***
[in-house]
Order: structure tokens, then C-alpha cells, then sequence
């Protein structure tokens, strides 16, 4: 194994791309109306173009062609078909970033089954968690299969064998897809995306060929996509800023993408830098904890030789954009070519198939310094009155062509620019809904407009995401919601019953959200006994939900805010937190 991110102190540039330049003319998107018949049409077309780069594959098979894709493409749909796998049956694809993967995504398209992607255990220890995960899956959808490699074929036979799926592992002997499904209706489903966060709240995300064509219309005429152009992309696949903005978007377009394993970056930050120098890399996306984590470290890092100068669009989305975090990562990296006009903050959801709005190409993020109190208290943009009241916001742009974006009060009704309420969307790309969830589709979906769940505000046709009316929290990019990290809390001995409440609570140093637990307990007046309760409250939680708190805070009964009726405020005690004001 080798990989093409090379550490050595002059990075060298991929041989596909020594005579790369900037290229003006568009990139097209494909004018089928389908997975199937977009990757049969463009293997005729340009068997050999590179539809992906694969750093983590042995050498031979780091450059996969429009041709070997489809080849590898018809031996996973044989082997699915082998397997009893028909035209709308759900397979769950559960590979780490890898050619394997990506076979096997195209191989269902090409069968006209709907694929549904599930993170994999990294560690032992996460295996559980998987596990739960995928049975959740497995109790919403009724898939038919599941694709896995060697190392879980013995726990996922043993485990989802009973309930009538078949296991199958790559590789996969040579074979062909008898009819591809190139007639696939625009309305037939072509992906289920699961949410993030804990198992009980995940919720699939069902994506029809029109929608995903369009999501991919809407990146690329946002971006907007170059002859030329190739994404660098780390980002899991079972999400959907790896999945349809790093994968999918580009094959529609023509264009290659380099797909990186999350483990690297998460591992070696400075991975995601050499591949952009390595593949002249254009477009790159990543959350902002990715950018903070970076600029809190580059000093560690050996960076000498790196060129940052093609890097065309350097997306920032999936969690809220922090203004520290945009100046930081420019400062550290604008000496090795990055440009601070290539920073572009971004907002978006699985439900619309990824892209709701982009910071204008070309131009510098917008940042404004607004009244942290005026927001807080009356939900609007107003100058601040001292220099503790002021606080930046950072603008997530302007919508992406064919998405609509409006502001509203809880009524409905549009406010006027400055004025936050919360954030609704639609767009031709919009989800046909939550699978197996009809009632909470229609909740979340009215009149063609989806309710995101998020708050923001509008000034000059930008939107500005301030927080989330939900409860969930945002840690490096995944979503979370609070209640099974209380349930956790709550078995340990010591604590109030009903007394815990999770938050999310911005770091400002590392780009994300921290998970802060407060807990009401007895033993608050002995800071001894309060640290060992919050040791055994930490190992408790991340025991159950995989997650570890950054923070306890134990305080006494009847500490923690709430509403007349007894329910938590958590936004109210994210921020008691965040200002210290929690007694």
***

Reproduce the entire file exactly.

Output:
[in-house]
Order: structure tokens, then C-alpha cells, then sequence
């Protein structure tokens, strides 16, 4: 194994791309109306173009062609078909970033089954968690299969064998897809995306060929996509800023993408830098904890030789954009070519198939310094009155062509620019809904407009995401919601019953959200006994939900805010937190 991110102190540039330049003319998107018949049409077309780069594959098979894709493409749909796998049956694809993967995504398209992607255990220890995960899956959808490699074929036979799926592992002997499904209706489903966060709240995300064509219309005429152009992309696949903005978007377009394993970056930050120098890399996306984590470290890092100068669009989305975090990562990296006009903050959801709005190409993020109190208290943009009241916001742009974006009060009704309420969307790309969830589709979906769940505000046709009316929290990019990290809390001995409440609570140093637990307990007046309760409250939680708190805070009964009726405020005690004001 080798990989093409090379550490050595002059990075060298991929041989596909020594005579790369900037290229003006568009990139097209494909004018089928389908997975199937977009990757049969463009293997005729340009068997050999590179539809992906694969750093983590042995050498031979780091450059996969429009041709070997489809080849590898018809031996996973044989082997699915082998397997009893028909035209709308759900397979769950559960590979780490890898050619394997990506076979096997195209191989269902090409069968006209709907694929549904599930993170994999990294560690032992996460295996559980998987596990739960995928049975959740497995109790919403009724898939038919599941694709896995060697190392879980013995726990996922043993485990989802009973309930009538078949296991199958790559590789996969040579074979062909008898009819591809190139007639696939625009309305037939072509992906289920699961949410993030804990198992009980995940919720699939069902994506029809029109929608995903369009999501991919809407990146690329946002971006907007170059002859030329190739994404660098780390980002899991079972999400959907790896999945349809790093994968999918580009094959529609023509264009290659380099797909990186999350483990690297998460591992070696400075991975995601050499591949952009390595593949002249254009477009790159990543959350902002990715950018903070970076600029809190580059000093560690050996960076000498790196060129940052093609890097065309350097997306920032999936969690809220922090203004520290945009100046930081420019400062550290604008000496090795990055440009601070290539920073572009971004907002978006699985439900619309990824892209709701982009910071204008070309131009510098917008940042404004607004009244942290005026927001807080009356939900609007107003100058601040001292220099503790002021606080930046950072603008997530302007919508992406064919998405609509409006502001509203809880009524409905549009406010006027400055004025936050919360954030609704639609767009031709919009989800046909939550699978197996009809009632909470229609909740979340009215009149063609989806309710995101998020708050923001509008000034000059930008939107500005301030927080989330939900409860969930945002840690490096995944979503979370609070209640099974209380349930956790709550078995340990010591604590109030009903007394815990999770938050999310911005770091400002590392780009994300921290998970802060407060807990009401007895033993608050002995800071001894309060640290060992919050040791055994930490190992408790991340025991159950995989997650570890950054923070306890134990305080006494009847500490923690709430509403007349007894329910938590958590936004109210994210921020008691965040200002210290929690007694």